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Benjamin Cortes court

Benjamin Cortes, right, stands Friday as he reads a statement apologizing to the family of Gregory and Patricia Nametz and asking Circuit Judge Nicholas McNamara for compassion. At left is his lawyer, Chris Van Wagner.

A Madison man who was driving at close to 100 mph on a city street last spring before he struck and killed a man and severely injured his wife as they walked their dog on a sidewalk, was sentenced Friday to seven years in prison.

While Dane County Circuit Judge Nicholas McNamara said he worries how Benjamin Cortes, 20, will do behind bars, he said he also worried what might happen if Cortes left court thinking he got a good deal, “that this was almost acceptable.”

“I don’t want to live in a place where people could kill someone and just go home,” McNamara said. “We can’t accept that.”

Cortes had the active ingredient in marijuana, along with the remnants of cocaine use the day before, in his bloodstream when he drove at least 95 mph down Midvale Boulevard on April 27, lost control of his car as he tried to pass much slower traffic, then struck a tree and Gregory and Patricia Nametz as they walked their dog, Zeke, near Midvale Baptist Church.

Cortes told police he was racing a friend, who was driving another car, when the crash happened.

In October, Cortes pleaded guilty to second-degree reckless homicide for the death of Gregory Nametz, 72, and first-degree reckless endangerment for striking Patricia Nametz, 68. After serving his prison sentence, Cortes will spend five years on extended supervision.

Patricia Nametz spent 46 days at UW Hospital and many more weeks after that in rehabilitation and therapy, which continues. She wrote in a letter to McNamara that her heart “aches” thinking about the loss of her husband, someone she knew since 1974 and she misses every day.

“On April 27 Greg and I went for a walk with our dog, Zeke, in our neighborhood,” she wrote. “We just wanted warm weather to be here soon. Greg was looking forward to his favorite time of year, May through September, visits to his hometown, and getting together with family and friends.”

“It was a time to enjoy spring and a good rest of the year,” she wrote, “but instead on April 27, 2018, our family suffered a terrible tragedy that has caused deep heartache for us. April 27, 2018, was supposed to have been an ordinary day, a good day for a walk in our neighborhood. We did nothing wrong.”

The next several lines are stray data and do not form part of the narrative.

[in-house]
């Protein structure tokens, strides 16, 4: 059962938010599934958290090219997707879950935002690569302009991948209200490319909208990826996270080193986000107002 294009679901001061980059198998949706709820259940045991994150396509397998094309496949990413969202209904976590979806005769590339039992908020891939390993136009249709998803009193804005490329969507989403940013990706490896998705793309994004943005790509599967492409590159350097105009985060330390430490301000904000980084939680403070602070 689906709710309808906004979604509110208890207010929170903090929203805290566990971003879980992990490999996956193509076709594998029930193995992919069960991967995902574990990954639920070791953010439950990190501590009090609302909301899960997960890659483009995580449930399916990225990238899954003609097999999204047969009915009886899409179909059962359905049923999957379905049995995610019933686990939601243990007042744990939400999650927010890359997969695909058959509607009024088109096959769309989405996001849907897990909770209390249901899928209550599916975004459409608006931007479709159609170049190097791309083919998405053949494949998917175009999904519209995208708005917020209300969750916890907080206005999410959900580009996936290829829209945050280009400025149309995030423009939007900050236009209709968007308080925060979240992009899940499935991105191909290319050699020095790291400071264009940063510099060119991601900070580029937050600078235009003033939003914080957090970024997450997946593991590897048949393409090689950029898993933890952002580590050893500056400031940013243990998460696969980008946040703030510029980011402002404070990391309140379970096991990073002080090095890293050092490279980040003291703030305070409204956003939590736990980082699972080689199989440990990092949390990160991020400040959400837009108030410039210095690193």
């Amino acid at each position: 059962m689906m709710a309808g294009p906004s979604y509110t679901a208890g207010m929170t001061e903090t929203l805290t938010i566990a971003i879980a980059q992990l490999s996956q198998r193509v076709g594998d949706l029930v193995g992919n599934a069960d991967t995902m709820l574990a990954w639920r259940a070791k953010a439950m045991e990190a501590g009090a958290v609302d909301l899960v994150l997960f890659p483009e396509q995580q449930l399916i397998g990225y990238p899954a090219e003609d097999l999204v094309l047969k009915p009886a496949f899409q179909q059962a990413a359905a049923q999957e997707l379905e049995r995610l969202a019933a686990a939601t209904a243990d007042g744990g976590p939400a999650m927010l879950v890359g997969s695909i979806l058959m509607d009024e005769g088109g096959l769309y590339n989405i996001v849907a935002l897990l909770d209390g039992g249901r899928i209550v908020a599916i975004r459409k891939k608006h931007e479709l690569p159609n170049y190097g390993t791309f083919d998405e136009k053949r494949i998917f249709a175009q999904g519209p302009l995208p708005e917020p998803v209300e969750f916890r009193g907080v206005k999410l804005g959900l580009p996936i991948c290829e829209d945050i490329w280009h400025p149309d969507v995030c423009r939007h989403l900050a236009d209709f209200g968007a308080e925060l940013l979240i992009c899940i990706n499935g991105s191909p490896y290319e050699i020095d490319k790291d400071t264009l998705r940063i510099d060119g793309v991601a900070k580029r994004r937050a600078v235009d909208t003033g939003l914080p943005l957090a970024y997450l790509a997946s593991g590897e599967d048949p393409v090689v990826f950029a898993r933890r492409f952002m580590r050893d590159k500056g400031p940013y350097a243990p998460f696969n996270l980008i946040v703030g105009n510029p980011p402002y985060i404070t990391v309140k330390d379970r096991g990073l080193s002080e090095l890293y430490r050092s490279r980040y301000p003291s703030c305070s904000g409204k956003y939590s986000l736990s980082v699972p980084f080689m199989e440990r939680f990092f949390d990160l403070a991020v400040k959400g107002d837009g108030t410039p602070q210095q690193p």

Their daughter, Emma, wrote about all of the medical decisions she had to make for her mother, while unable at that point to even process her father’s death.

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“One of the hardest moments for me was when I had to tell my mom that my dad, her husband, had passed away,” she wrote. “That is the most difficult thing I have done in my life.”

Before “this thoughtless act,” Emma Nametz wrote, “the three of us were a very close family.” They lived close by and got together often. “Now there will always be an empty place. It is nearly impossible to express how much has been taken from my family and me because of this horrible accident. Life will never be the same.”

Assistant District Attorney William Brown asked for a 15-year prison sentence, followed by 10 years of extended supervision. He said that while data recovered from Cortes’ car put his speed above 100 mph, those points were measured when the car’s wheels were off the pavement, during moments when it was airborne, and the car’s average speed was in the low- to mid-90s.

On top of that, Brown said, Cortes knew that his car was not in good condition, that the steering wheel shook when the car got over 30 or 40 mph. But still, he chose to drive more than 60 mph over the speed limit for Midvale Boulevard.

“He probably did it because he had done it before and thought it wouldn’t harm anyone else,” Brown said.

Cortes’ lawyer, Chris Van Wagner, did not recommend a specific sentence but pointed to other sentences issued in impaired-driving homicide cases that were lower than what Cortes ultimately received. He said Cortes’ decision to speed was the product of a brain still not fully mature, which “didn’t really understand the power of that vehicle to kill.”

Cortes asked McNamara for compassion and for “a chance at life again.” He called the crash “truly a tragic mistake.”

“I would like to express how sorry I am for this tragic accident,” Cortes said. “I am truly sorry for hurting your loved ones. I never wanted to hurt anyone, innocent bystanders who were doing nothing wrong.”

He said he learned a lot from the crash and vowed to teach young people the dangers of speeding. He also asked the Nametz family to someday forgive him.

McNamara said, though, that it’s not Cortes’ place to ask for forgiveness right now.

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